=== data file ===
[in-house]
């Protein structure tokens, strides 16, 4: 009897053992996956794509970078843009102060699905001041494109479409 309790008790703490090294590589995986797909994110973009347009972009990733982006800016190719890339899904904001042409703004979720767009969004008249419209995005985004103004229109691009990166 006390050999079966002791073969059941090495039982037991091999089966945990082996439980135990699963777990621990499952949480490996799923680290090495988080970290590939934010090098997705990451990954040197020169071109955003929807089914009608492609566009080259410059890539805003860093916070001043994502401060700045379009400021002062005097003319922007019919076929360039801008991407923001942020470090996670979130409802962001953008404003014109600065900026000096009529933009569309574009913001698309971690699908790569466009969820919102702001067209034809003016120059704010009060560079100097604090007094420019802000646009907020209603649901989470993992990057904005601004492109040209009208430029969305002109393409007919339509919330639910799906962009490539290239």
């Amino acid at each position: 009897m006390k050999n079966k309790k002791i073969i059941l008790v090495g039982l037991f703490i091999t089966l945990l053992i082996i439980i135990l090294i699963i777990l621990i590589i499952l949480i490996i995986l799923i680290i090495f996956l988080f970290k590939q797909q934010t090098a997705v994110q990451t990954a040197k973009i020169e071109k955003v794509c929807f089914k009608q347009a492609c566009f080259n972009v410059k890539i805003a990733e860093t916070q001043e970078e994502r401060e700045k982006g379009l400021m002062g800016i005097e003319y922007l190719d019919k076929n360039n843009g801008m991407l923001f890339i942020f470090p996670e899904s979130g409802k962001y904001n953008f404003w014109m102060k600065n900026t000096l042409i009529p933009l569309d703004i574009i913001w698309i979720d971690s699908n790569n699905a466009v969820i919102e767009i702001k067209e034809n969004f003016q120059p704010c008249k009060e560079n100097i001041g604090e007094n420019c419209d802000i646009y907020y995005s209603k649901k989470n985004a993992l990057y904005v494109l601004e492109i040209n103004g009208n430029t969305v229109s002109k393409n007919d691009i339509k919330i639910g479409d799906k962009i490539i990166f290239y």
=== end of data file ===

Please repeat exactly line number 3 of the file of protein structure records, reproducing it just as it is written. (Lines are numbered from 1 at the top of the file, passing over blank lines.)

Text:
């Amino acid at each position: 009897m006390k050999n079966k309790k002791i073969i059941l008790v090495g039982l037991f703490i091999t089966l945990l053992i082996i439980i135990l090294i699963i777990l621990i590589i499952l949480i490996i995986l799923i680290i090495f996956l988080f970290k590939q797909q934010t090098a997705v994110q990451t990954a040197k973009i020169e071109k955003v794509c929807f089914k009608q347009a492609c566009f080259n972009v410059k890539i805003a990733e860093t916070q001043e970078e994502r401060e700045k982006g379009l400021m002062g800016i005097e003319y922007l190719d019919k076929n360039n843009g801008m991407l923001f890339i942020f470090p996670e899904s979130g409802k962001y904001n953008f404003w014109m102060k600065n900026t000096l042409i009529p933009l569309d703004i574009i913001w698309i979720d971690s699908n790569n699905a466009v969820i919102e767009i702001k067209e034809n969004f003016q120059p704010c008249k009060e560079n100097i001041g604090e007094n420019c419209d802000i646009y907020y995005s209603k649901k989470n985004a993992l990057y904005v494109l601004e492109i040209n103004g009208n430029t969305v229109s002109k393409n007919d691009i339509k919330i639910g479409d799906k962009i490539i990166f290239y």